IT Employment

Poll: If you had the choice, would you be in the same job in a year?

Some studies are predicting that the people who have clung to their existing jobs throughout the recession, will be eager to move on once the economy picks up.

Some job surveys have indicated that a great number of employees are sticking with their present jobs, whether they like them or not, because of the recession. And other studies are indicating that if the economy picks up and hiring increases, that these same people will stage a mass exodus for other and better job opportunities.

I thought this was an interesting topic to get your take on. Please take the poll below on what your future job plans will be if the economy picks up.

About

Toni Bowers is Managing Editor of TechRepublic and is the award-winning blogger of the Career Management blog. She has edited newsletters, books, and web sites pertaining to software, IT career, and IT management issues.

25 comments
boxfiddler
boxfiddler

But I didn't have the choice. :(

wlportwashington
wlportwashington

A year agao I would have said YES. But things are no longer rosey and happy in my firm. We hired an indivdual who has made life horrible for everyone concerned. This year alone, he laid off one person and three tended their resignations. When walking arouind I see many people with jobs sites up on their computers and others working on their resumes. I wonder when my turn is next.

litLn8
litLn8

Why do you make the No's be definite, and give the Yes's a "probably" option. These results are uninformative.

gechurch
gechurch

I'm not so sure it's a big deal. I voted "yes, probably". I'm really happy where I am, but if something better came up I would move on. But usually if people want to leave a company they are certain about it. Who would answer "no, probably not"? If you aren't happy where you are, why would you only "probably" move on? I doubt many people are unhappy where they are, but might stay if they had another offer. There would no doubt be some people who would take that option, but given that this is an informal survey of people I don't see that it makes a big difference.

Oz_Media
Oz_Media

I don't get enough versatility and challenge now. I find this role easy, and easy = boring to me. "Great, easy money" is what friends tell me, but all money seems easy to earn if you enjoy earning it. When it comes to redundancy, lack of challenge and constant personal/self testing of your skillset, I want out. Love the company, love the staff, love the clients, love the travel, love teh flexibility of hours etc. ABSOLUTELY bored silly with the task, just FAR to easy for me.

cbader
cbader

I just started my job, December will be my one year anniversary so for now Im good. My limit is typically in the three year range.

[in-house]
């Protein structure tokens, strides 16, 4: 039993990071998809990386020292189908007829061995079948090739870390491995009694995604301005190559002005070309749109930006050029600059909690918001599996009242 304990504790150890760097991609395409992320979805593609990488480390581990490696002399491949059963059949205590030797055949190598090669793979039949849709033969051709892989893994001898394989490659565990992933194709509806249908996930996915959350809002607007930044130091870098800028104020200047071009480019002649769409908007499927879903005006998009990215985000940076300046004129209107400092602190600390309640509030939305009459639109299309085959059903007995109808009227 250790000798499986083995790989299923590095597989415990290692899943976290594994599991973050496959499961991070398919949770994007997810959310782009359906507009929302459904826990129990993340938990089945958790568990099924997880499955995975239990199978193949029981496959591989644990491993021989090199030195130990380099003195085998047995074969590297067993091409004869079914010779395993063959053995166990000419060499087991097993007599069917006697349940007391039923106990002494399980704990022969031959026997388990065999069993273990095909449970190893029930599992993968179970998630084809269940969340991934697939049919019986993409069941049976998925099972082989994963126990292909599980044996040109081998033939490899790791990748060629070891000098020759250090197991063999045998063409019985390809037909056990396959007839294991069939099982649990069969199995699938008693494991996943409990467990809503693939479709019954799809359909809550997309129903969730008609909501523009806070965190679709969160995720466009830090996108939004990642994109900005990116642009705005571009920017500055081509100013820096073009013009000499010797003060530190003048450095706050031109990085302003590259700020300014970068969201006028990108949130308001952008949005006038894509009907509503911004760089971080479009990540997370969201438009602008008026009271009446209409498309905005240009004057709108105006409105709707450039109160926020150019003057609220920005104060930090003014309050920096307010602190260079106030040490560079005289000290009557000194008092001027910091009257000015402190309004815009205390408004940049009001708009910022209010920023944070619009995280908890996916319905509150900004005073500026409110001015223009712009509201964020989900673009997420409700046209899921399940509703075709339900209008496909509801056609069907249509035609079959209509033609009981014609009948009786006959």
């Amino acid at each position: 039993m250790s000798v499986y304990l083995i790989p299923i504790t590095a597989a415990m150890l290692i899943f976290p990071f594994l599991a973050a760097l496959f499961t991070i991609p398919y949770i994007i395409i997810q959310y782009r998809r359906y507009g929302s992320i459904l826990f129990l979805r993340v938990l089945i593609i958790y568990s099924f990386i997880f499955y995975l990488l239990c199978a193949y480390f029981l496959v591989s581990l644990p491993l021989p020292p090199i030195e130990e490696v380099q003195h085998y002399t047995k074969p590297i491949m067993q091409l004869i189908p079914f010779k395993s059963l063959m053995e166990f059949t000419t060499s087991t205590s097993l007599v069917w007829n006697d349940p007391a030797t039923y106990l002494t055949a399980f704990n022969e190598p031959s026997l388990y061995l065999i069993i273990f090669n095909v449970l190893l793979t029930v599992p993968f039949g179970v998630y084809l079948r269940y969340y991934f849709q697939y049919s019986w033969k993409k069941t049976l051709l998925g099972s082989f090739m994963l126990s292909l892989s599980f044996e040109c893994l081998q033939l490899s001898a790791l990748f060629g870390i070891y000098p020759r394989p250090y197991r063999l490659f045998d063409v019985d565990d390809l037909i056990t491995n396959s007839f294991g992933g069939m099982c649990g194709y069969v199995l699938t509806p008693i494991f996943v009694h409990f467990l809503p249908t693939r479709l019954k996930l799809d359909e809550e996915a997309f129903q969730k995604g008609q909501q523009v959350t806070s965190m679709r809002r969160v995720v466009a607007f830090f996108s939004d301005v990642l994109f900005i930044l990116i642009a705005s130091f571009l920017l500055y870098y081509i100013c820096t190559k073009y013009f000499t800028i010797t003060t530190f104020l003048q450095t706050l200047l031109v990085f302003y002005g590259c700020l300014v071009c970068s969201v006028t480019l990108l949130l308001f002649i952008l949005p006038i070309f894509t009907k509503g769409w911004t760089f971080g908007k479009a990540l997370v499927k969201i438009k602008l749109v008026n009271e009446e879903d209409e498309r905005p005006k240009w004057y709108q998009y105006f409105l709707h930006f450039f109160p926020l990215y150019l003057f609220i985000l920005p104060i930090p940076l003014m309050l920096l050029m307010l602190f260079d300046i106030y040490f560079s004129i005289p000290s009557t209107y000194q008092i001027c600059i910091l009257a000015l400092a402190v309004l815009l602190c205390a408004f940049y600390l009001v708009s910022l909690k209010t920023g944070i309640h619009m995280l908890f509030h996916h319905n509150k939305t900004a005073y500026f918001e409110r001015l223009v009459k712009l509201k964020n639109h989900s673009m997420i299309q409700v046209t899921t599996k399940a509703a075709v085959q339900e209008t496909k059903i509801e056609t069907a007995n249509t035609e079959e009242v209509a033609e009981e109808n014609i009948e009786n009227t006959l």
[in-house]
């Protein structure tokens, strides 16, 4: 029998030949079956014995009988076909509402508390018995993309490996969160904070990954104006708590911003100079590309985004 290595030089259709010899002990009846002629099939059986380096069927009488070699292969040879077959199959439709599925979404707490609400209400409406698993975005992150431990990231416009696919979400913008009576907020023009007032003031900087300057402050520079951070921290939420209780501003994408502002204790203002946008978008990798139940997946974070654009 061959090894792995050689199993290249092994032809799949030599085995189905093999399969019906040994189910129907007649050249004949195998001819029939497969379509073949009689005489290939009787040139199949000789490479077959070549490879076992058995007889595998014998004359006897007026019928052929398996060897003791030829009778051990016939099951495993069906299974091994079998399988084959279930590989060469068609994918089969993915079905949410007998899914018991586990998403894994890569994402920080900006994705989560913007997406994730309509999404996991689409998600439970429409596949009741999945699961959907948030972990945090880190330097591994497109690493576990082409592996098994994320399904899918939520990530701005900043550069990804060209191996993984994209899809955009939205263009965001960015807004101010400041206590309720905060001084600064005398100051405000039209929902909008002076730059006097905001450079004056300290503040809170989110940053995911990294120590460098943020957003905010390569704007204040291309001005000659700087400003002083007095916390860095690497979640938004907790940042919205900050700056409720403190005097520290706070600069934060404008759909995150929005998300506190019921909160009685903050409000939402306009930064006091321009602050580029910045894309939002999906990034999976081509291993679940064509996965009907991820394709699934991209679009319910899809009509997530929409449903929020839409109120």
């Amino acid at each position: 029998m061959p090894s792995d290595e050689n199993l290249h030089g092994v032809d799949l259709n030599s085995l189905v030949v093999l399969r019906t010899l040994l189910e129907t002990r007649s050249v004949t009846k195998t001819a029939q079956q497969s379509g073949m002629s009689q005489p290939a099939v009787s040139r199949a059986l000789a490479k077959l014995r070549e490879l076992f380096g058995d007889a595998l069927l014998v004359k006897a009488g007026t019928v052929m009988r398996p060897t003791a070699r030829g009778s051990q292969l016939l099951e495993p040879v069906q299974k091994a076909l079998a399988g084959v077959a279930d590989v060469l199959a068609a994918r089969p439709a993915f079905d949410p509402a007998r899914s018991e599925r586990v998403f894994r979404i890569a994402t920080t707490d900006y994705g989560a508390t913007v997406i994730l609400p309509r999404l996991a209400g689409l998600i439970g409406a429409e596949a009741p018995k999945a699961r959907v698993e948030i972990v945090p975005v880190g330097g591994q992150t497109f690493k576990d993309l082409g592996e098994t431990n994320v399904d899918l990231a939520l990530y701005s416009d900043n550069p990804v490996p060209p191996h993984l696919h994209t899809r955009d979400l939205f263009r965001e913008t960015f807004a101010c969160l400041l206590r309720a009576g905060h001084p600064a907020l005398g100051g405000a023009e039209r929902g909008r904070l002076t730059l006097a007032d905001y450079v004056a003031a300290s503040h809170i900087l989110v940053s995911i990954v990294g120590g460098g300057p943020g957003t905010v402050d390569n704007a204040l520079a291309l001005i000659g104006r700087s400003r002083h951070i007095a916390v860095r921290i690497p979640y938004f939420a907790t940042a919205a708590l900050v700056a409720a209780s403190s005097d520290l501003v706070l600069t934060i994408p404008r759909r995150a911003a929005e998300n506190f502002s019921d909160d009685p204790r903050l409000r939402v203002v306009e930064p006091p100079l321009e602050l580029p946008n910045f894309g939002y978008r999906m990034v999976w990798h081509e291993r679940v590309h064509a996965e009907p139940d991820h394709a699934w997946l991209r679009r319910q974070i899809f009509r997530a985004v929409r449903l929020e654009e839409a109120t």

zentross
zentross

As long as I remember that the organization only cares about what I can do for them, I have to look out for building opportunities that allow me to not only take care of needs today, but build reserves for lean times and retirement. A company's retirement plan may look great, but it is only there so long as the company exists. Additionally, it serves the purpose of continuous learning to mix it up once in a while in order to not stagnate on a limited grouping of technologies, remain entrenched in one industry, or build a velvet trench where promotion and growth opportunities are lost in favor of false security.

Trs16b
Trs16b

Everyone I know is in the same boat. Management is taking advantage of the fact that there are no opportunities for people to leave. I am the CIO and I'm looking just as hard as my staff. Heck one company I know fired all of their sales staff and told the they could re-apply for the jobs at a lower commission. No they are not "circuit city". It's ugly.

yattwood
yattwood

where I work from the rush of IT people RUNNING to leave, after YEARS of 60-80 hour workweeks, ever decreasing benefits, being expected to work ALL weekend and then ALL week, upper management's _devotion_ to outsourcing EVERYTHING they possibly can and their devaluing of the skills of the in-house staff! As for me, being a 1958 Baby (yah, do the math), I will probably stay as long as I can; I do have more than 10 years in, so I can't just be shown the door without getting some kind of package.....

Oz_Media
Oz_Media

While your employer is most likely only bound to offer the basic severance pay based on time served, which does add up after the first 5 years, I doubt you will see more unless your company is in the practice of the big send off. Judging by the policies and people running away, it doesn't sound like that's the case. Probably the only "package" the boss will show you is behind his fly. On another note, 10 years in and 14 to go, you are almost halfway to walking out anyway. If you can stomach it, and can handle being a lifer, why not hang in and at least take the buggers all the way to retirement? Good luck with that, and I don't mean it sarcastically.